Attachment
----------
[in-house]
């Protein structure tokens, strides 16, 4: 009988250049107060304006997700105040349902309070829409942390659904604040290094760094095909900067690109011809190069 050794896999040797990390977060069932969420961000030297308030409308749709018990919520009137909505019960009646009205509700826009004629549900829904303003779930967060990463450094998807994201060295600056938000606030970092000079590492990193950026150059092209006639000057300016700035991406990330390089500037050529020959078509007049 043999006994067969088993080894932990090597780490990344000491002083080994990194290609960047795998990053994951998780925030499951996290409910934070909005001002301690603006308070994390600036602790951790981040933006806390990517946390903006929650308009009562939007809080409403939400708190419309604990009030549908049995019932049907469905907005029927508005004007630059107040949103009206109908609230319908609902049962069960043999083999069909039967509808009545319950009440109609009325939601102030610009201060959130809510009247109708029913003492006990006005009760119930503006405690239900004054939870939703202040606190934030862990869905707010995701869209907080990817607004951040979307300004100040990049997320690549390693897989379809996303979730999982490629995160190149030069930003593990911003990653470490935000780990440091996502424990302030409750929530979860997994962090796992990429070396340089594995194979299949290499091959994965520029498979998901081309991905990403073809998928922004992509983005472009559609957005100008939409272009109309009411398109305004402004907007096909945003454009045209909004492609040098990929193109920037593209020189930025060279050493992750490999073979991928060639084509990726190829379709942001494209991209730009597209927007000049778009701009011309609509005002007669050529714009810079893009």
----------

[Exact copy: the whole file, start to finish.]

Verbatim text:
[in-house]
């Protein structure tokens, strides 16, 4: 009988250049107060304006997700105040349902309070829409942390659904604040290094760094095909900067690109011809190069 050794896999040797990390977060069932969420961000030297308030409308749709018990919520009137909505019960009646009205509700826009004629549900829904303003779930967060990463450094998807994201060295600056938000606030970092000079590492990193950026150059092209006639000057300016700035991406990330390089500037050529020959078509007049 043999006994067969088993080894932990090597780490990344000491002083080994990194290609960047795998990053994951998780925030499951996290409910934070909005001002301690603006308070994390600036602790951790981040933006806390990517946390903006929650308009009562939007809080409403939400708190419309604990009030549908049995019932049907469905907005029927508005004007630059107040949103009206109908609230319908609902049962069960043999083999069909039967509808009545319950009440109609009325939601102030610009201060959130809510009247109708029913003492006990006005009760119930503006405690239900004054939870939703202040606190934030862990869905707010995701869209907080990817607004951040979307300004100040990049997320690549390693897989379809996303979730999982490629995160190149030069930003593990911003990653470490935000780990440091996502424990302030409750929530979860997994962090796992990429070396340089594995194979299949290499091959994965520029498979998901081309991905990403073809998928922004992509983005472009559609957005100008939409272009109309009411398109305004402004907007096909945003454009045209909004492609040098990929193109920037593209020189930025060279050493992750490999073979991928060639084509990726190829379709942001494209991209730009597209927007000049778009701009011309609509005002007669050529714009810079893009």